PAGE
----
Not only do companies stand to improve their reputation in the eyes of shareholders and customers by going green, but they also stand to save money. According to the Financial Times, big companies like Wal-Mart and GE are increasingly turning to alternative energy technologies and other green features.
Another driver has been the belief that federal regulation is on the way. The most likely form would be modeled after the European Union’s Emission Trading Scheme that sets limits on emissions for companies by sector, whereby companies can either meet the limits or buy carbon emission allowances from other companies with surpluses. Companies that spend less on carbon emissions than the market rate therefore turn a profit. Some companies are going “carbon neutral” by cutting emissions as much as feasible and then paying others to save energy for them.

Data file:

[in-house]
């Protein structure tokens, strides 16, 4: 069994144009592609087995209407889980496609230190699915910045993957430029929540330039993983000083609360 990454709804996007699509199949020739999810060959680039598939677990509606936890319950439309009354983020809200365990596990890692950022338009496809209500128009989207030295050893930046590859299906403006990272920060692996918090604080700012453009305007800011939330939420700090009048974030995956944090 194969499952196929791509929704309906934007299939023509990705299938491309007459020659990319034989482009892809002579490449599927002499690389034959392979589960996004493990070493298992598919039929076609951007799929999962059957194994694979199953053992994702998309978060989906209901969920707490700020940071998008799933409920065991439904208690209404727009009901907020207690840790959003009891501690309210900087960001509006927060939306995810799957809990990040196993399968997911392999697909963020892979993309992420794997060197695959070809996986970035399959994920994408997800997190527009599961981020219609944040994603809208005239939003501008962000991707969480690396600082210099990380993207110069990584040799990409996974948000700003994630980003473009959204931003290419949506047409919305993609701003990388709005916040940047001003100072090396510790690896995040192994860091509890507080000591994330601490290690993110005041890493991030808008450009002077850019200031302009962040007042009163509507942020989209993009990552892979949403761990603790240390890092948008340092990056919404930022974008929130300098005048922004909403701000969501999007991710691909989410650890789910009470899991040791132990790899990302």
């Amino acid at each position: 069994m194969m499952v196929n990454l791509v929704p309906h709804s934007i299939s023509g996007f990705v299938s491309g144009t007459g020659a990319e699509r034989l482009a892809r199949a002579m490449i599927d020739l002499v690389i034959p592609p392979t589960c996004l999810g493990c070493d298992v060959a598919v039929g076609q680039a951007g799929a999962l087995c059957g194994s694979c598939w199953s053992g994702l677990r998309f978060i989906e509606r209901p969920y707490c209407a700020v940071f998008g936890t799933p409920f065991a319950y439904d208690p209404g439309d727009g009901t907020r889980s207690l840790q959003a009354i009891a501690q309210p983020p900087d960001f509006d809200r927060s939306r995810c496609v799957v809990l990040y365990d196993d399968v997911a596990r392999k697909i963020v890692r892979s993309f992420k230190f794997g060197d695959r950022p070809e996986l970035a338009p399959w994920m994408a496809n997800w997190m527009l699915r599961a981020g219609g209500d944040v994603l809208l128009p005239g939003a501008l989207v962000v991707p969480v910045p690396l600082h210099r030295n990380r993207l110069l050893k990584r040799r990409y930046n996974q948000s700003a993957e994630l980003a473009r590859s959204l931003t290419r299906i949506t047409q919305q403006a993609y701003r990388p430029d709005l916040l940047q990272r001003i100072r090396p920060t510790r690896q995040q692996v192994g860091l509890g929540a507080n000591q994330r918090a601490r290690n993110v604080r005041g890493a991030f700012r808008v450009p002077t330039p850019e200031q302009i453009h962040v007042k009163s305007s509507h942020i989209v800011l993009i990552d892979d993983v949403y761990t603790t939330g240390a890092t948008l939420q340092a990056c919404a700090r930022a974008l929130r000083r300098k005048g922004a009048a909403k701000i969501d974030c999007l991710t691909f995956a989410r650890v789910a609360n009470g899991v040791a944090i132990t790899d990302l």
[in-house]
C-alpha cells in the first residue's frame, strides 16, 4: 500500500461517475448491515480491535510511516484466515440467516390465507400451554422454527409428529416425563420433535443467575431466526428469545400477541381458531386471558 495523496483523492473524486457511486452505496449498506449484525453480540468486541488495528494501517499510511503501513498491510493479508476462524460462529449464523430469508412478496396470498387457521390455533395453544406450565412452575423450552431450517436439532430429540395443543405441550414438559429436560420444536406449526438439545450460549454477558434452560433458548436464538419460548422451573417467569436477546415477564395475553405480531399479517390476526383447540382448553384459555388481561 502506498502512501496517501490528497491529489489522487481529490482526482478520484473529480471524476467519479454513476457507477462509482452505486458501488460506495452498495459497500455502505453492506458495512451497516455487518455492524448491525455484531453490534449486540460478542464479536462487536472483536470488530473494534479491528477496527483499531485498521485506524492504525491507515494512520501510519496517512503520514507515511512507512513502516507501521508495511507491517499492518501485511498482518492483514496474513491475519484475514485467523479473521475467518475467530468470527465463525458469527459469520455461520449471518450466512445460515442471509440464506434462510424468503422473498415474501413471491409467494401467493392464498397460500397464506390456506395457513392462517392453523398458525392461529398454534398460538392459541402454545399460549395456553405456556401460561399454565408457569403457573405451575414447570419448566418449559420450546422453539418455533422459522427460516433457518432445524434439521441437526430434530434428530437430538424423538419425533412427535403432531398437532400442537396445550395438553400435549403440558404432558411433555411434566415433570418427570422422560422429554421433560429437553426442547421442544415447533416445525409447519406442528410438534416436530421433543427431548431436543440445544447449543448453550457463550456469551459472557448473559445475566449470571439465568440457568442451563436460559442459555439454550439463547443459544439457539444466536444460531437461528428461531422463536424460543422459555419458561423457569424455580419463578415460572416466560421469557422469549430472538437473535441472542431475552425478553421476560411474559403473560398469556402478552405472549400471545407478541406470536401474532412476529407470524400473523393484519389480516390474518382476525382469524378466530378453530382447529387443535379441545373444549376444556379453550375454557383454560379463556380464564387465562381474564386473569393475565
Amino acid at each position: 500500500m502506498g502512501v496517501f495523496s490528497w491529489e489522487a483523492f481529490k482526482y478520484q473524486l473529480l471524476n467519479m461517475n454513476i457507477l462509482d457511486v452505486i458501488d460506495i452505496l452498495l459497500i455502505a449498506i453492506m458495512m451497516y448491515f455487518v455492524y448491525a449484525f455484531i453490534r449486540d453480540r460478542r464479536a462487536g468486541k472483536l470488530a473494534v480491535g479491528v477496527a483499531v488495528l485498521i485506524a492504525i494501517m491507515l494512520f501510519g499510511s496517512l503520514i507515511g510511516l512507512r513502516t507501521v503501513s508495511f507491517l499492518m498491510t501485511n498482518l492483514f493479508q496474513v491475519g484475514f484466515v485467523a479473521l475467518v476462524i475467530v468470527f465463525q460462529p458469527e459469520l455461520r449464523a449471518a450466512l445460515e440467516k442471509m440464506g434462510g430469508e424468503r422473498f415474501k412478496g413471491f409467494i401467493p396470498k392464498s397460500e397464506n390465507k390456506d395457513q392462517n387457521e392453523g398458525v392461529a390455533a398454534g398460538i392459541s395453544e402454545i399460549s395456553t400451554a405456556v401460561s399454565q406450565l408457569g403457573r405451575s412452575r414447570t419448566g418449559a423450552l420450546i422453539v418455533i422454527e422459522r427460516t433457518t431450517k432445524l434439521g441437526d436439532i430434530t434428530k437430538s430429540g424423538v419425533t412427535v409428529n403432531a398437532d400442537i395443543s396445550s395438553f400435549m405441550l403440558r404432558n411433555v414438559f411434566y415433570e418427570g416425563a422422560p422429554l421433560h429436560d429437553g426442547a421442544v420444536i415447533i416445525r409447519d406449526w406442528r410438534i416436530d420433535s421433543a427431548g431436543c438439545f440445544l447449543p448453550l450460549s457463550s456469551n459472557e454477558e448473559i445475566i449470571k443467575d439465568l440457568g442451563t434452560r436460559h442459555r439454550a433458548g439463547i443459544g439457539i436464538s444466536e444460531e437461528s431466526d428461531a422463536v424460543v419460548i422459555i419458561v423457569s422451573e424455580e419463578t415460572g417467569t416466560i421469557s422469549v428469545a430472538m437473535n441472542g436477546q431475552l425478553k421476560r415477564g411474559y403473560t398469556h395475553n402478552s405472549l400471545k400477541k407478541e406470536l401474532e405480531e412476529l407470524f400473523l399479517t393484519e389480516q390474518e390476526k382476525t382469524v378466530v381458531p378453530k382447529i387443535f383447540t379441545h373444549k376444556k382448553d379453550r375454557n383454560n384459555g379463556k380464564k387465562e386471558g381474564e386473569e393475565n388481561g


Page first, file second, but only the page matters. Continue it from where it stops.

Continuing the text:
The Chicago Climate Exchange is already trading emission offsets. Put into concrete terms, companies such as Wal-Mart are hoping to gain financial credits for projects like the devotion of extra shelf space for GE energy-saving fluorescent light bulbs, for example. Benefits would be passed on to customers, said Wal-Mart officials, by cutting the price of the bulbs. -Information Inc.